by Bill McBride on 7/15/2015 07:45:00 PM
Wednesday, July 15, 2015
From Jon Hilsenrath and Kate Davidson at the WSJ: Fed’s Yellen Aims to Move Rates Up Soon, but on a Slow Path
Fed officials have indicated they could move rates as early as September, though many investors expect the Fed to wait until December. Ms. Yellen, testifying Wednesday before a House panel, avoided being pinned down on a date, but did yield some insight into her tactical thinking on the timing.Goldman Sachs economist Kris Dawsey thinks the Fed will move in December:
She was more inclined to move rates up soon and proceed slowly than to wait a long time and move aggressively to catch up if the Fed finds itself behind the curve in preventing the economy or markets from overheating, she told the House Financial Services Committee. Moving soon and slowly, she said, could give the central bank flexibility as it proceeds.
Comments from Fed officials since the June meeting—including Chair Yellen's monetary policy testimony today—appear consistent with our forecast for a December rate hike. However, Fed officials are by no means "ruling out" September.Thursday:
On balance, we believe that recent Fedspeak has been broadly consistent with our expectation for a hike in December. That said, many Fed officials themselves do not appear to have high conviction views about September vs. December at this time. Amongst two hikers, Williams said he was in "wait-and-see mode" and Powell indicated that the odds of September vs. later were "roughly 50/50." Meanwhile, amongst those we expect would be one-hikers, the possibility of a September hike seems very much alive. Overall, we think that risk management considerations, continued concern about global developments, a prudent desire for the first hike after seven years of zero interest rates to be almost fully anticipated by the market, and persistently subdued realizations on core inflation will ultimately carry the day and result in a December hike.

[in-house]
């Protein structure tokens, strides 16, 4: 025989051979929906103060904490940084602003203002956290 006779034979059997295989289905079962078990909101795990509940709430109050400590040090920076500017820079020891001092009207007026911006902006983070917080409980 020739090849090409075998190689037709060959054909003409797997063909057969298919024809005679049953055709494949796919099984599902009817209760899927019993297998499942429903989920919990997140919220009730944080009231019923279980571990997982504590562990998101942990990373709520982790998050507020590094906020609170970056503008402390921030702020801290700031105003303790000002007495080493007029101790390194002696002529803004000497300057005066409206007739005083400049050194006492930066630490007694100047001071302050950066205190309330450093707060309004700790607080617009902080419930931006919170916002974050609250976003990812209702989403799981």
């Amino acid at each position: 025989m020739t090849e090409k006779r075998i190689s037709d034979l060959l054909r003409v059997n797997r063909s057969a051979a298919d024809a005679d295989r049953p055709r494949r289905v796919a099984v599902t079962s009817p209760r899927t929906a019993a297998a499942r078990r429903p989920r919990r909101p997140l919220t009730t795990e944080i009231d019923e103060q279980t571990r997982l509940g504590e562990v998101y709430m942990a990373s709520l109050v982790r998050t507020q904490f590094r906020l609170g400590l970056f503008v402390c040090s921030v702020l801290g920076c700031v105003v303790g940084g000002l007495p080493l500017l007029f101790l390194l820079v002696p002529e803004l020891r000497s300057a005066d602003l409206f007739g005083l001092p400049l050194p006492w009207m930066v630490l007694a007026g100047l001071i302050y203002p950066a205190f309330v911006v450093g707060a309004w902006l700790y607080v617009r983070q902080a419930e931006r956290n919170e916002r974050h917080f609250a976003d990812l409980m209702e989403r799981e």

• At 8:30 AM ET, the initial weekly unemployment claims report will be released. The consensus is for claims to decrease to 282 thousand from 297 thousand.
• At 10:00 AM, the Philly Fed manufacturing survey for July. The consensus is for a reading of 11.5, down from 15.2 last month (above zero indicates expansion).
• Also at 10:00 AM, the July NAHB homebuilder survey. The consensus is for a reading of 59, unchanged from 59 last month. Any number above 50 indicates that more builders view sales conditions as good than poor.
• Also at 10:00 AM, Testimony by Fed Chair Janet Yellen, Semiannual Monetary Policy Report to the Congress, Before the Committee on Banking, Housing, and Urban Affairs, U.S. Senate
Posted by Bill McBride on 7/15/2015 07:45:00 PM